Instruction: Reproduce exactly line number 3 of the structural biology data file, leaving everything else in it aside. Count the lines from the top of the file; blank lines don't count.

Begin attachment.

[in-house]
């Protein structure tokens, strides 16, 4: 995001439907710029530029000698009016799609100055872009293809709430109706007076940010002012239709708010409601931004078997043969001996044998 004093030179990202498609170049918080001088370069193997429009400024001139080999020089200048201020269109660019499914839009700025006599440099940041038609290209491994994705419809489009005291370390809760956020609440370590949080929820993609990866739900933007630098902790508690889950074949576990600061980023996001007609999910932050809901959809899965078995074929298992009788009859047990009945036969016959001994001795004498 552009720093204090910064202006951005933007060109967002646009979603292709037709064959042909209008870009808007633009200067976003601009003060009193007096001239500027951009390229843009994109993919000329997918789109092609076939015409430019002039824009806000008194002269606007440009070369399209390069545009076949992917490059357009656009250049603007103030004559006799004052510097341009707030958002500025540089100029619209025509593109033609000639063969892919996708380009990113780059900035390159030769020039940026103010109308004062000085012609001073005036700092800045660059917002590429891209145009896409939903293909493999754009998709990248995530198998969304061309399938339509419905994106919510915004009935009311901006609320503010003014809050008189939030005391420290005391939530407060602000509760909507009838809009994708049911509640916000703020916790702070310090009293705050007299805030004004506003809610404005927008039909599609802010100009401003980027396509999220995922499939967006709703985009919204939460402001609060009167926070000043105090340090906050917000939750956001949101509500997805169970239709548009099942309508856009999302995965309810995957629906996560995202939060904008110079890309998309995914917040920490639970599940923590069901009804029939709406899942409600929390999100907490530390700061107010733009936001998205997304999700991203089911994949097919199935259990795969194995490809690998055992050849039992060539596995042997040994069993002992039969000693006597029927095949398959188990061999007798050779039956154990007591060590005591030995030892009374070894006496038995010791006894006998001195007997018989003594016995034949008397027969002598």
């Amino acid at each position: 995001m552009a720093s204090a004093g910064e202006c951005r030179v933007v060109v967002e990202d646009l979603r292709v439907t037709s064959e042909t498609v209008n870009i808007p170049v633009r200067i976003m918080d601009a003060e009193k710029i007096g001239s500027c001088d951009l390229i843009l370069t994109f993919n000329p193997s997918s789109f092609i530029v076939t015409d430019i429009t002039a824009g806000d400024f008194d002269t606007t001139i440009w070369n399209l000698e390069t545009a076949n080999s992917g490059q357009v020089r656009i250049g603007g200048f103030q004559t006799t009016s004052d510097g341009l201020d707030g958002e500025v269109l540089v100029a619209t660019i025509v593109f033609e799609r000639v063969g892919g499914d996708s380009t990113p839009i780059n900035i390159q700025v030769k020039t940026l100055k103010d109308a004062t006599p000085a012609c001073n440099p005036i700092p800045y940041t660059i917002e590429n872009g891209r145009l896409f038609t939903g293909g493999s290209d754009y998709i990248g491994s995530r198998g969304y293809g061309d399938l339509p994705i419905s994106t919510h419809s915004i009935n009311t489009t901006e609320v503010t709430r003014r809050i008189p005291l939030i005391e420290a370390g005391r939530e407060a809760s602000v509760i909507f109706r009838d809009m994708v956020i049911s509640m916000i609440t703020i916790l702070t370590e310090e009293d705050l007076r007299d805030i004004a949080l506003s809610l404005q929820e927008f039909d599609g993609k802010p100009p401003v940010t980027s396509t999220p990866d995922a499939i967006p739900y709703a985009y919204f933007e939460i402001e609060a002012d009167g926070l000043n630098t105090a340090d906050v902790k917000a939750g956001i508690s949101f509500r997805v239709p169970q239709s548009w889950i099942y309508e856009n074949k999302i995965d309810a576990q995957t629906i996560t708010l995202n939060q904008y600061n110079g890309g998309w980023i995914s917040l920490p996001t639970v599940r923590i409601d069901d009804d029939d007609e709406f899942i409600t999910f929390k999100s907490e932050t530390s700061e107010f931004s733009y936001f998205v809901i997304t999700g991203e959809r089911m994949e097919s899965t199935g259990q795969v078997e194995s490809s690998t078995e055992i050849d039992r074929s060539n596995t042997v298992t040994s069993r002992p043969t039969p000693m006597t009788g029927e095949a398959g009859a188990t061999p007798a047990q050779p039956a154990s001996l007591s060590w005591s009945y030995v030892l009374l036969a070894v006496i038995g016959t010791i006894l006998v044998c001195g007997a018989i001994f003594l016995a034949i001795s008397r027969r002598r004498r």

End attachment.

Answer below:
């Amino acid at each position: 995001m552009a720093s204090a004093g910064e202006c951005r030179v933007v060109v967002e990202d646009l979603r292709v439907t037709s064959e042909t498609v209008n870009i808007p170049v633009r200067i976003m918080d601009a003060e009193k710029i007096g001239s500027c001088d951009l390229i843009l370069t994109f993919n000329p193997s997918s789109f092609i530029v076939t015409d430019i429009t002039a824009g806000d400024f008194d002269t606007t001139i440009w070369n399209l000698e390069t545009a076949n080999s992917g490059q357009v020089r656009i250049g603007g200048f103030q004559t006799t009016s004052d510097g341009l201020d707030g958002e500025v269109l540089v100029a619209t660019i025509v593109f033609e799609r000639v063969g892919g499914d996708s380009t990113p839009i780059n900035i390159q700025v030769k020039t940026l100055k103010d109308a004062t006599p000085a012609c001073n440099p005036i700092p800045y940041t660059i917002e590429n872009g891209r145009l896409f038609t939903g293909g493999s290209d754009y998709i990248g491994s995530r198998g969304y293809g061309d399938l339509p994705i419905s994106t919510h419809s915004i009935n009311t489009t901006e609320v503010t709430r003014r809050i008189p005291l939030i005391e420290a370390g005391r939530e407060a809760s602000v509760i909507f109706r009838d809009m994708v956020i049911s509640m916000i609440t703020i916790l702070t370590e310090e009293d705050l007076r007299d805030i004004a949080l506003s809610l404005q929820e927008f039909d599609g993609k802010p100009p401003v940010t980027s396509t999220p990866d995922a499939i967006p739900y709703a985009y919204f933007e939460i402001e609060a002012d009167g926070l000043n630098t105090a340090d906050v902790k917000a939750g956001i508690s949101f509500r997805v239709p169970q239709s548009w889950i099942y309508e856009n074949k999302i995965d309810a576990q995957t629906i996560t708010l995202n939060q904008y600061n110079g890309g998309w980023i995914s917040l920490p996001t639970v599940r923590i409601d069901d009804d029939d007609e709406f899942i409600t999910f929390k999100s907490e932050t530390s700061e107010f931004s733009y936001f998205v809901i997304t999700g991203e959809r089911m994949e097919s899965t199935g259990q795969v078997e194995s490809s690998t078995e055992i050849d039992r074929s060539n596995t042997v298992t040994s069993r002992p043969t039969p000693m006597t009788g029927e095949a398959g009859a188990t061999p007798a047990q050779p039956a154990s001996l007591s060590w005591s009945y030995v030892l009374l036969a070894v006496i038995g016959t010791i006894l006998v044998c001195g007997a018989i001994f003594l016995a034949i001795s008397r027969r002598r004498r």